“If your concern is that we’re exposing them to things that would allow them to have an advantage for their company, I doubt if that can be refuted,” Mattis says. “I believe that’s a reality. The only way to not have that would be to have either amateurs on their boards of directors, or amateurs in our thing.”
Imposing “an assumption of distrust and firewalls,” could sour retired generals on the mentoring program, Mattis says. “Ultimately it comes down to trust.”
‘Way below industry average’
Mentors say they police themselves and would never abuse their positions.
Retired Marine Gen. Anthony Zinni, 66, served as a mentor for a Joint Forces strategy exercise last year. “If it ever came across that you were pitching a product (as a mentor), I don’t think you’d ever be invited back,” he says.
Zinni, who retired in 2000 as chief of U.S. Central Command, is chairman of the board of BAE Systems, a large U.S. defense contractor. He had been executive vice president for Dyncorp International, another major defense firm, which paid him $946,000 last year, securities records show. Zinni is eligible for an annual pension of about $129,000, according to military formulas.
“Obviously it informs how you think about things,” he says. “I don’t think you can deny that. But sometimes your involvement in the defense industry is exactly what they’re looking for beyond your military experience.”
The Joint Forces Command says it cannot disclose what Zinni and others were paid as mentors because the information is held by a government-paid contractor, Northrop Grumman, which hires the mentors as subcontractors. The rate for three-star generals — Zinni is a four-star — is around $1,600 a day plus expenses, the command said in a statement.
The Marines say its mentors are paid $187 an hour for labor alone, while the Navy released figures showing mentors were paid an average of $330 an hour including expenses. Air Force mentors are paid $160 to $486 an hour, not including expenses, the Air Force says.
Retired Army Gen. Gary Luck, 72, helps coordinate the mentor program for Joint Forces Command. Luck says he considers the pay “way below the industry average. … I’m almost embarrassed about this.”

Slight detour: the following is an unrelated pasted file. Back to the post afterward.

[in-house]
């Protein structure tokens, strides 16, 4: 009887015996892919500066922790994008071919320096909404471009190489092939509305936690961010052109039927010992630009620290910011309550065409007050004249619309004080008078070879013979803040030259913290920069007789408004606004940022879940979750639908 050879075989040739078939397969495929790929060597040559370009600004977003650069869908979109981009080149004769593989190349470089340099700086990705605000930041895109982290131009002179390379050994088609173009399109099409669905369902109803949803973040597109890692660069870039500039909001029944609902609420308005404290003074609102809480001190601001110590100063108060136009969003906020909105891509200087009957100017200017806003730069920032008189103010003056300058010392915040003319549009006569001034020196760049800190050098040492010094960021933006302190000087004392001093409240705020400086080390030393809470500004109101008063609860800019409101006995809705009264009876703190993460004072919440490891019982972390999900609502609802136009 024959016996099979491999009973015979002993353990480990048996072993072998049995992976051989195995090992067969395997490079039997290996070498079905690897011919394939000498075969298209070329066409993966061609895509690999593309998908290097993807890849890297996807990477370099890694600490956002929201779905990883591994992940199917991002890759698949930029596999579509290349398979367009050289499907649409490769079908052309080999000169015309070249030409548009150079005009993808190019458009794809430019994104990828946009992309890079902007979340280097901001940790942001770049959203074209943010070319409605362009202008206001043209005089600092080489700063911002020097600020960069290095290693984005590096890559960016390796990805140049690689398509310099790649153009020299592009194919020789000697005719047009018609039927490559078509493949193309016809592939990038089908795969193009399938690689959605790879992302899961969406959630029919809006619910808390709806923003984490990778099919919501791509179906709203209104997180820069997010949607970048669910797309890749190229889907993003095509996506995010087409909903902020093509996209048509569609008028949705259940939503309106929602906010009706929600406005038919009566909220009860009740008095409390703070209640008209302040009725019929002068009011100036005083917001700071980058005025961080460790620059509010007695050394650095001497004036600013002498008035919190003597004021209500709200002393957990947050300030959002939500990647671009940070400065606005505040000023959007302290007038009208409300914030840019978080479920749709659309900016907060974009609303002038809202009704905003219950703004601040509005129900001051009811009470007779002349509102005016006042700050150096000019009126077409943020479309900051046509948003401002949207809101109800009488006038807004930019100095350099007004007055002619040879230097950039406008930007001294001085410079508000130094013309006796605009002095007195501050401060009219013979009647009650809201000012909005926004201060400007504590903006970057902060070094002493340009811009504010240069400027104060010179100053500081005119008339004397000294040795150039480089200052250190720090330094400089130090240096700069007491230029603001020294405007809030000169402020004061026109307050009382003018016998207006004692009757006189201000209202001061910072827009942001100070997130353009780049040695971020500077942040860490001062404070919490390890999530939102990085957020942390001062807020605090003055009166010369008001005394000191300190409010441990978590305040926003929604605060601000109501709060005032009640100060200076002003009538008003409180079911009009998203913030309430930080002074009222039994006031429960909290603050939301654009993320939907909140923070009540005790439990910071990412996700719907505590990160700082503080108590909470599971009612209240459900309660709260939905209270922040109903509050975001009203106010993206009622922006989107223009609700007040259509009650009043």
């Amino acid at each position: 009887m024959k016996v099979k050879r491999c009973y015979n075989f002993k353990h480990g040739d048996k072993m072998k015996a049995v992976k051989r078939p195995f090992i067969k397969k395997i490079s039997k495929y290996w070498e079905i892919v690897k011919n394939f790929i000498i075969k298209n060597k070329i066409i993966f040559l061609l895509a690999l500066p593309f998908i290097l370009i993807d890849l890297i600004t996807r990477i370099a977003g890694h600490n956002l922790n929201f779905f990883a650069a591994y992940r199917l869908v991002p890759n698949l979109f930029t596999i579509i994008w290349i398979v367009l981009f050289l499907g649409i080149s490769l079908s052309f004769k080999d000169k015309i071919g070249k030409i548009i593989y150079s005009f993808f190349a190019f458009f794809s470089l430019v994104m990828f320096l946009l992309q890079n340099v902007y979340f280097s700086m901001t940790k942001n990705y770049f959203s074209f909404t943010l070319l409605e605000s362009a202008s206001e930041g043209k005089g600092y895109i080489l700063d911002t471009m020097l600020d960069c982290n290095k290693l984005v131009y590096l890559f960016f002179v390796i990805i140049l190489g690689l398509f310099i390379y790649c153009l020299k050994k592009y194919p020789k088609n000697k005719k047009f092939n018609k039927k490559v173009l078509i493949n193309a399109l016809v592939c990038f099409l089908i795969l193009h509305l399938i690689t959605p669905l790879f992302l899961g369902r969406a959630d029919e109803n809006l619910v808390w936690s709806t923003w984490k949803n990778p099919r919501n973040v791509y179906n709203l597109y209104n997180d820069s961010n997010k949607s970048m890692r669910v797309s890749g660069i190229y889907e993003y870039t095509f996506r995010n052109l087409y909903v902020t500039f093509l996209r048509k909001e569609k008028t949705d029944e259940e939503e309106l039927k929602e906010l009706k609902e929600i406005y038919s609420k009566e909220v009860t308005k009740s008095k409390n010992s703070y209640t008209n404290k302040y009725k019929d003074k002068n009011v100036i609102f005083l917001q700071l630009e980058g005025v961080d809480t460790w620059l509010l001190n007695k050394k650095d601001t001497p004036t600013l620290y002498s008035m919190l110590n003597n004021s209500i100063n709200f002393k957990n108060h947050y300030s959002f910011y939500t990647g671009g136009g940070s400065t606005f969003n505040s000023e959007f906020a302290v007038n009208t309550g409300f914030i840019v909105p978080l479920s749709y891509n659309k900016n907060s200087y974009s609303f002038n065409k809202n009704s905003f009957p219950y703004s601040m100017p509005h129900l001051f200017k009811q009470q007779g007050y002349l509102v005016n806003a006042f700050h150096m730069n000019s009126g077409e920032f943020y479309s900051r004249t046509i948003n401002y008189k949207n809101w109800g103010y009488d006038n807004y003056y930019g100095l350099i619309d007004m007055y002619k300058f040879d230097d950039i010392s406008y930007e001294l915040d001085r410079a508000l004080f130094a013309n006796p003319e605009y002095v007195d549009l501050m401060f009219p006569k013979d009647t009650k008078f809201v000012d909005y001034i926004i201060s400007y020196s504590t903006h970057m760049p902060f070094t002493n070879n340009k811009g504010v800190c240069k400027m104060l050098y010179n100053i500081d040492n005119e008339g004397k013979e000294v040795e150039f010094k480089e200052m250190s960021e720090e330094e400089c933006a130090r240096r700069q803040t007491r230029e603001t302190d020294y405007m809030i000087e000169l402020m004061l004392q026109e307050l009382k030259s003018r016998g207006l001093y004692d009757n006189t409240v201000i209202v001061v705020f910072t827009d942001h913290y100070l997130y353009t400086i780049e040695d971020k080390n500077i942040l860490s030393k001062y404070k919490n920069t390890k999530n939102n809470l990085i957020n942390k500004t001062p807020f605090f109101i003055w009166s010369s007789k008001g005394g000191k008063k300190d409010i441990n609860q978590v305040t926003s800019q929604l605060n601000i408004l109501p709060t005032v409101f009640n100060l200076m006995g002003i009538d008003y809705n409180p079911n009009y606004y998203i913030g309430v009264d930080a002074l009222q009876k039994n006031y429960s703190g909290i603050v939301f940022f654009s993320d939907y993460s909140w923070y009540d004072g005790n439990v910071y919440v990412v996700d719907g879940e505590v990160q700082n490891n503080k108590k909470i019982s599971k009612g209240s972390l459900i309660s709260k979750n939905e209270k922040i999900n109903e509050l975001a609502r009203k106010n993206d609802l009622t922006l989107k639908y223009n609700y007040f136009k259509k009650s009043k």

He says he tells mentors, “Look, part of your pay is being kept up to date, being included, so you’re getting paid in two ways — monetarily and informationally.”
Luck, the former top commander in Korea, serves on the advisory board of TASER International, a defense contractor. He says it poses no conflict with his full-time mentoring work.
Information learned by mentors has great value, says Richard Aboulafia, chief aerospace analyst at the Teal Group, which consults for the government and industry on aerospace issues. Teal doesn’t employ retired generals.
“It’s the most valuable form of market intelligence for a lot of companies,” Aboulafia says of senior mentors in war games. “The companies get an insight into what kind of technologies and products are needed to meet emerging strategic visions and requirements.”
After Lt. Gen. McKissock retired and started mentoring the Marines on managing supplies, his specialty, he joined the board of Sapient Corp., a Marines contractor. He worked closely while on active duty. As a Sapient director, he was paid a total of $663,000 from 2003 to 2009, securities records show. He left the board this year.
While McKissock was the Marines’ senior mentor, Sapient continued to win supply management contracts from the Marines. In 2006, the company was named a prime vendor by the Marines for business services.
McKissock says he “never talked to a soul in the Marine Corps” about Sapient while he was on the company’s board.
“I lose money when I do it,” McKissock says of serving as a mentor. He was paid $166,500 plus expenses as a mentor in 2009, Marine records show.
Some retired officers say they would not work as mentors if they couldn’t also work for defense firms.
“My wife wouldn’t let me,” says Adm. Gregory Johnson, 63, the former commander of U.S. naval forces in Europe.
Johnson says he works as a mentor for about five weeks a year and consults for undisclosed defense firms. Additionally, he was paid about $133,000 last year to serve on the board of defense contractor CACI International, securities records show. With mentoring alone, “you can’t make enough money,” he says.
“I don’t buy that. That’s baloney,” counters Maj. Gen. Waldo Freeman, an analyst at the non-profit Institute for Defense Analyses who mentors part time. “I think it’s absolutely wrong for somebody to have one foot in both camps.
“I don’t see how somebody can be on some (corporate) board, and then be a senior mentor — whereby he is learning information that could advantage his company — and say that’s ethical.”
‘Not your business’
The U.S. Army says it began paying retired generals to come back as mentors in the late 1980s. The Joint Forces Command program dates to 1995. The Air Force began a mentoring program in 2000, the Marines in 2002 and the Navy in 2004, according to the military services and commands.